38 posts tagged "Nike"
What happens when an American sportswear powerhouse collaborates with a U.K. prints legend? We are talking about Nike and Liberty of London, who, yes, have collaborated since 2007, but for summer 2014, the two have done something extra special.
“Nike was clear from the beginning they were interested in denim looks,” explains Anna Buruma, Liberty archivist. “So we chose a number of fabrics from our archives which we felt best matched that description.”
Fabric and prints geeks out there, take note: From the vast and legendary Liberty archive, Nike chose “Anoosha,” a 1930s blossom and bell print; “Lora,” a take on a 1970s version of William Morris’ “Willow” pattern; and “Crown,” a paisley block print from deep in the archives.
The patterns were printed on denim and remixed for some of Nike’s best-loved shoes, including the Air Max 1, Air Max 90, Roshe Run, Internationalist, Blazer, and Dunk Sky Hi. Magnhild Disington, Nike footwear designer, explains her choice: “These prints caught our eye right away, but rather than jump on it at the moment, we stepped away from it all and thought about it. If the prints came back to us a few days later, we knew they were the ones. They became something out of the moment, and became something more enduring—which for us led to a more authentic, honest collection.”
“From the dozens, if not hundreds, of prints we presented to Nike, their selection of prints for us was fascinating,” says Buruma. “The way they combined it was not only delightful for us, but I think will be for our customers.” Given the empty Nike shelves in Liberty a day after launch, it seems she was correct about that.
This Thursday, A.P.C. will release its latest collaboration with Nike, an Air Max 1 done up in an all-navy combo of suede, mesh, and leather, with a white midsole and gum outsole. You’re seeing them first, exclusively on Style.com. The kicks are simple and clean, keeping true to A.P.C.’s understated aesthetic. Available for both men and women in-stores and online for $120.
Not to be outdone by the Nike + R.T. Air Force 1 Riccardo Tisci collab, Adidas is unleashing another round of Raf Simons kicks for spring.
Building on the initial Fall 2013 collection that included just three styles of performance runners, this drop includes a whole slew of new unisex models—eight to be exact, each in up to four different colorways. Blending classic three-stripe silhouettes like on the Stan Smith with new tech and exaggerated shapes, bright colors and flashy patterns, the lineup looks like a footwear collection designed for a gang of very fashionable superheroes.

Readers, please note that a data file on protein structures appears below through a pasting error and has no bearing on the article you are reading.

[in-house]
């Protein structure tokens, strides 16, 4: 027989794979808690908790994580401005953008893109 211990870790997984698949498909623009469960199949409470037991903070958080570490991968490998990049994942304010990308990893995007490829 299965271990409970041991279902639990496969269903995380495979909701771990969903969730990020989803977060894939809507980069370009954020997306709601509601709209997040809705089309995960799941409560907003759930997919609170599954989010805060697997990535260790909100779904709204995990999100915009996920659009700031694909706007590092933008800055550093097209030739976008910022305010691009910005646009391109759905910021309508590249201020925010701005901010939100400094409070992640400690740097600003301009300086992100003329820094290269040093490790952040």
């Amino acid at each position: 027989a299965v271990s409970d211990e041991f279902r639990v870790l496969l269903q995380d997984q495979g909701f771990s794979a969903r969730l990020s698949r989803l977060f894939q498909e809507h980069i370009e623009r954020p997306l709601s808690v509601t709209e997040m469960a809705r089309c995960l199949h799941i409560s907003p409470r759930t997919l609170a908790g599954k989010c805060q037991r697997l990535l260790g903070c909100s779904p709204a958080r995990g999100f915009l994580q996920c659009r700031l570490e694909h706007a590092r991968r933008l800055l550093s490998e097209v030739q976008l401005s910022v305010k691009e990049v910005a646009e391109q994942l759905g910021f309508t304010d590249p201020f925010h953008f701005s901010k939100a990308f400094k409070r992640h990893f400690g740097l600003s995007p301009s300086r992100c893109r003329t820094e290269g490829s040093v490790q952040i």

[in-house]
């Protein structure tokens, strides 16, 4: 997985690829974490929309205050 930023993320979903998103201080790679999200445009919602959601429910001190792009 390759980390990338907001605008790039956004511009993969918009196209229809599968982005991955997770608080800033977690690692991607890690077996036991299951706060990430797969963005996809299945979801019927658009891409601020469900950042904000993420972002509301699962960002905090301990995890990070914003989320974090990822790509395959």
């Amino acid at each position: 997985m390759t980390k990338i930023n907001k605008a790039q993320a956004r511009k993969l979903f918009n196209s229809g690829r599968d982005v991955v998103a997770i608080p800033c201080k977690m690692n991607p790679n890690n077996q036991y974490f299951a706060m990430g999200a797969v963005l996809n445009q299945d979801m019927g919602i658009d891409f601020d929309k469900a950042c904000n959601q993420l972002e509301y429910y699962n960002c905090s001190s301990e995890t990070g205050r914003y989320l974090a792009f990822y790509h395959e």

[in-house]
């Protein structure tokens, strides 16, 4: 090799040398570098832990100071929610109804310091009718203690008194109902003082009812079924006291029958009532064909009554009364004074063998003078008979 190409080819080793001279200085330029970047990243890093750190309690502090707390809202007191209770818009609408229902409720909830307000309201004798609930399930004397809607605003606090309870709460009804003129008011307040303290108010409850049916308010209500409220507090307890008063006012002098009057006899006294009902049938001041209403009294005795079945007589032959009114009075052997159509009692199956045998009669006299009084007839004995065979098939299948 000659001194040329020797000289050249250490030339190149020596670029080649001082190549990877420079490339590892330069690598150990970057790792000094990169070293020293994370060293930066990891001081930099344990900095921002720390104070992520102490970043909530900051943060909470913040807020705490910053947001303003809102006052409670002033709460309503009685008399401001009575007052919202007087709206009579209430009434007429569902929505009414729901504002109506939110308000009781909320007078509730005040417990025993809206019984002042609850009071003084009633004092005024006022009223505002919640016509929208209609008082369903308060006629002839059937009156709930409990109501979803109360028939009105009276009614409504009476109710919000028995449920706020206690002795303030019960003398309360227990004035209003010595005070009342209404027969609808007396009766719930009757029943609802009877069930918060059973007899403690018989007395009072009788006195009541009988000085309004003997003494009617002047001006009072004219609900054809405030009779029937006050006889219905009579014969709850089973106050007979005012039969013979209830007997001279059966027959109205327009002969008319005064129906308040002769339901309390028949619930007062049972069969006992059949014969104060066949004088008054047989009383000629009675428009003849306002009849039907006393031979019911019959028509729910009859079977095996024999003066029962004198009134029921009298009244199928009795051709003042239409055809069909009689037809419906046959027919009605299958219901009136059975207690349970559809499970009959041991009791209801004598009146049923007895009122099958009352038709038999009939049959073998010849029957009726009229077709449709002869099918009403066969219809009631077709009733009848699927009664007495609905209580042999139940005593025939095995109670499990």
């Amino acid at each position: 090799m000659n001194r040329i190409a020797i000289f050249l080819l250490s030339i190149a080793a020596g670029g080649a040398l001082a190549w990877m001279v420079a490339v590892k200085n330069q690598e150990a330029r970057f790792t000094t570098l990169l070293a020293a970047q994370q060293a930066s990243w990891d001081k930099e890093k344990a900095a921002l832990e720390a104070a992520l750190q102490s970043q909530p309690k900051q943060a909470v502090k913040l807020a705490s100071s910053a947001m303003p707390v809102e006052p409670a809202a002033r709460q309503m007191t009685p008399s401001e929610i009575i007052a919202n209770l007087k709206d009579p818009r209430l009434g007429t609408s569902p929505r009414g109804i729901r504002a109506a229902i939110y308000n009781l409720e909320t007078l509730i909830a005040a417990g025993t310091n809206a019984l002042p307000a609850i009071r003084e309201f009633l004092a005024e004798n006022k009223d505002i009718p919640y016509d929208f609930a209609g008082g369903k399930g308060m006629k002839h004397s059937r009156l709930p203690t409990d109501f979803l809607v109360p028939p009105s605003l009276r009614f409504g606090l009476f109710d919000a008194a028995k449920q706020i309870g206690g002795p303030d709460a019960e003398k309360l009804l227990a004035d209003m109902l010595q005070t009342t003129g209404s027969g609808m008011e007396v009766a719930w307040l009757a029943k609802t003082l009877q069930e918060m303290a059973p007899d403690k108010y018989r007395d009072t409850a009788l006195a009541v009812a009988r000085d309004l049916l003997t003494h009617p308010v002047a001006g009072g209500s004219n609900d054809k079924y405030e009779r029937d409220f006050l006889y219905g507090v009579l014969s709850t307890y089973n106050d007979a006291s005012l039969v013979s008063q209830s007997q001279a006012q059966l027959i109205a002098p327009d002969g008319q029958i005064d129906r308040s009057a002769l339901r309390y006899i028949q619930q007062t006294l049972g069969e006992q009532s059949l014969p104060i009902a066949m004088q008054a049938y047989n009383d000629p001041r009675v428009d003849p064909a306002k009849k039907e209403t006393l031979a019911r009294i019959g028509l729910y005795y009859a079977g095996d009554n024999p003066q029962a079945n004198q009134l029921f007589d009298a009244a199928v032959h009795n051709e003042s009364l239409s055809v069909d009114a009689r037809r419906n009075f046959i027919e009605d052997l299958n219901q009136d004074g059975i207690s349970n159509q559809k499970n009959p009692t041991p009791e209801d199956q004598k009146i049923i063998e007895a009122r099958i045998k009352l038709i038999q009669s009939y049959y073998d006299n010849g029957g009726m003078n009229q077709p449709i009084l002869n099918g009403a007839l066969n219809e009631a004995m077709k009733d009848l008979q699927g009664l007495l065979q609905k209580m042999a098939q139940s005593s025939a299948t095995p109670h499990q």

The brand is establishing itself as the go-to for designers looking to experiment with sneakers, and Simons is in good company at Adidas, where Rick Owens, Jeremy Scott, and Mark McNairy also have ongoing collections. Based on what we saw during fashion season—both Chanel and Dior had trainers on their couture runways—the trend will only continue to gain momentum.
Adidas x Raf Simons prices range from $440 to $570. The collection arrives soon at Adidas Originals concept stores, boutiques, and retailers carrying RAF.
Clad in his signature blazer, light blue shirt, dark jeans, and black sneakers embellished with gleaming white swooshes, Nike CEO Mark Parker took the stage in Barcelona last week like the Steve Jobs of sports gear. A crowd including just about every soccer journalist in the world, along with a smattering of international fashion and lifestyle media, had gathered in the Spanish city, where football is worshiped with religious fanaticism, to see Parker introduce Nike’s latest project: the Magista football boot. (That’s a soccer cleat to you, Yankees.) The new shoes will be worn by more than seventy players during the World Cup in Brazil this June.
The Magista’s radical design features a knit upper with a collar that covers the ankle. Not the most exciting footwear development for those who aren’t concerned with ball control, but as with any Nike announcement, it offered an occasion to consider how the sportswear giant will continue to keep a foothold in style.